Call me, Baby, wherever you are…
I feel like a teenager again. Not because I’m filled with youthful exuberance, but because I’m waiting for the phone to ring – and it doesn’t.
I am transported back more than three decades.
I am sitting at the kitchen table pretending to busy myself with homework but unable to concentrate because I am willing Liz Irvine to call to say she can’t live without me (at least during school and Saturday afternoons in town).
And now, just like then, I find myself picking up the receiver just to check there is a dial tone. Then I double-check my email to ensure that the connection is still live. I press the Send/Receive button too, just to make sure.
But it is not undying love that I am looking for (Liz never did call, by the way). It is the offer of a job.
Yes, this wildcard managed not only to make several shortlists, but actually progressed to preferred candidate on one, while being actively considered on a second. This information, gleaned from recruiters at two different agencies, is music to my ears – and just a couple of weeks away from my impending unemployment.
The interview process itself has been enlightening. In 1993 when I applied for a sub editor’s job on the features desk of the Daily Mirror
, the interview took place in a pub and lasted for approximately two pints before we discussed terms.
My next interview – at the Daily Express
in 1997 – was slightly more formal in that it took place in an office and lasted about 20 minutes before they told me I had the job.
Pretty much every role that I have ever done has really come about after a simple conversation as opposed to an elongated interview process.
Elation and deflation
Apparently, in these risk-averse times, it is not uncommon for there to be up to seven stages in the process, involving several lengthy face-to face meetings with everyone from the potential line manager to the HR director, and even the chief executive.
Mercifully I only had four stages, two of which involved the novelty (to me) of a Skype call from my mobile phone.
When I tell Nic, my long-suffering wife, that I am a preferred candidate for a job at a dynamic creative agency and can expect to hear news in just a couple of days, her delight mirrors my elation.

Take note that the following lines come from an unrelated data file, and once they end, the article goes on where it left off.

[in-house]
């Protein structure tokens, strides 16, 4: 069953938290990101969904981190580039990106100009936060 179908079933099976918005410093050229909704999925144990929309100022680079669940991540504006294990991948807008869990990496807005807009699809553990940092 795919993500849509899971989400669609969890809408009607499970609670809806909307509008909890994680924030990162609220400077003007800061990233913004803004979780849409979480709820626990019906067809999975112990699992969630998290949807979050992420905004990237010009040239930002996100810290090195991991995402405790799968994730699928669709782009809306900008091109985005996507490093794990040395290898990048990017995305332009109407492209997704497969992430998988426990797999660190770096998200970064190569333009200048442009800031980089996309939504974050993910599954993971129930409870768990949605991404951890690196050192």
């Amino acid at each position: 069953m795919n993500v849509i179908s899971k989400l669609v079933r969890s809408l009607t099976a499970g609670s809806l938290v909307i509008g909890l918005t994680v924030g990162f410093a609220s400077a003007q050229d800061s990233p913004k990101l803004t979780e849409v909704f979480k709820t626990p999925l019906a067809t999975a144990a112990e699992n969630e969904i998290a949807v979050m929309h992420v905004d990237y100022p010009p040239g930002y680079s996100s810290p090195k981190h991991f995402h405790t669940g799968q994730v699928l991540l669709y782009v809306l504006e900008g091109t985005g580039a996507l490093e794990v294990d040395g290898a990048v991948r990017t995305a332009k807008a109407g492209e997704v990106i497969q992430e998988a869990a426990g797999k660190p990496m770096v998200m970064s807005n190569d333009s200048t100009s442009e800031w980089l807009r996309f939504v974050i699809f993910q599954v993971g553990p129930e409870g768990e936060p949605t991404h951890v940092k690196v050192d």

Three-and-a-half days later, my elation becomes deflation when I have heard nothing.
But my colleague Alex has also taken an interest in my quest for a new role and begins to rival my wife in terms of assertiveness.
“You’ve got to call them,” she says. “What does Nic say?”
“To call them, but I’m sure they will call me when they have something to tell me,” I reason. After all, they have my best interests at heart, don’t they? Don’t they?
It may be the deflation that I feel from no contact but suddenly I am filled with doubt. Are they working on my behalf or on behalf of their corporate clients? Are they loyal or would they drop me like a, like a…like a misfit at the first sign of trouble?
Relationship with recruiters
My paranoia ignites. They were just pretending to make me feel special. They’ve found somebody else and don’t know how to tell me.
They’ve read my HRZone piece and have discovered that, not only am I a misfit but apparently proud of it. They just don’t like me. I’m useless. Everybody hates me!! Oh god, it’s just like the angst of teenage love all over again!
“Chill, Winston,” Alex tells me (Apparently this is a reference to a Lenny Henry sketch show). But she is right, I need to get a grip and take control.
In truth, I feel slightly uncomfortable in my relationship with recruiters. For a start, I am seeing two (even three) at a time and that feels a little adulterous. Am I allowed to see other people?
Also part of my CV tells how I have improved the life of my organisation by cutting down on the amount of pesky recruiters that I use – and their fees. So now as well as being an adulterer, I am a hypocrite to boot.
Despite my extensive HR network and a growing number of conversations over lunch, drinks and email, it is my relationship with a handful of determined recruiters that has brought me to the brink of a new role.
I pick up the phone and call…my wife.
The perfect place?
“Have you called then?” she asks. “What does Alex say?”
“Look, first of all, as much as I might like to think so, I am not their only client,” I point out. “Second, people are running businesses and not consumed by the need to manage my expectations every five minutes. Third…I’ll call!”
So I do and it gets me nowhere. Both agencies tell me that they will chase.
One, who I determine never to deal with again (unless they find me a job), even follows the conversation up with an email pretty much telling me to ‘jog on’ in Alex’s parlance.
And so follows a few fretful days of uncertainty and yet more self doubt. I imagine other possible directions for my life – sitting in that beach bar in Barbados, taking a camper van through Africa, becoming HR director for the Syrian government.
Then, after a week, the phone rings. They want to make me an offer, but don’t tell me what it is.
Then, two days later and almost three months to the day that I first began my epic journey, I get an offer. I have a new job, 12 months’ maternity cover as an HR director at a brand consultancy, working with a diverse range of insightful thinkers to deliver a highly creative service to the world.
Surely it must be the perfect place for a hybrid like me??!!!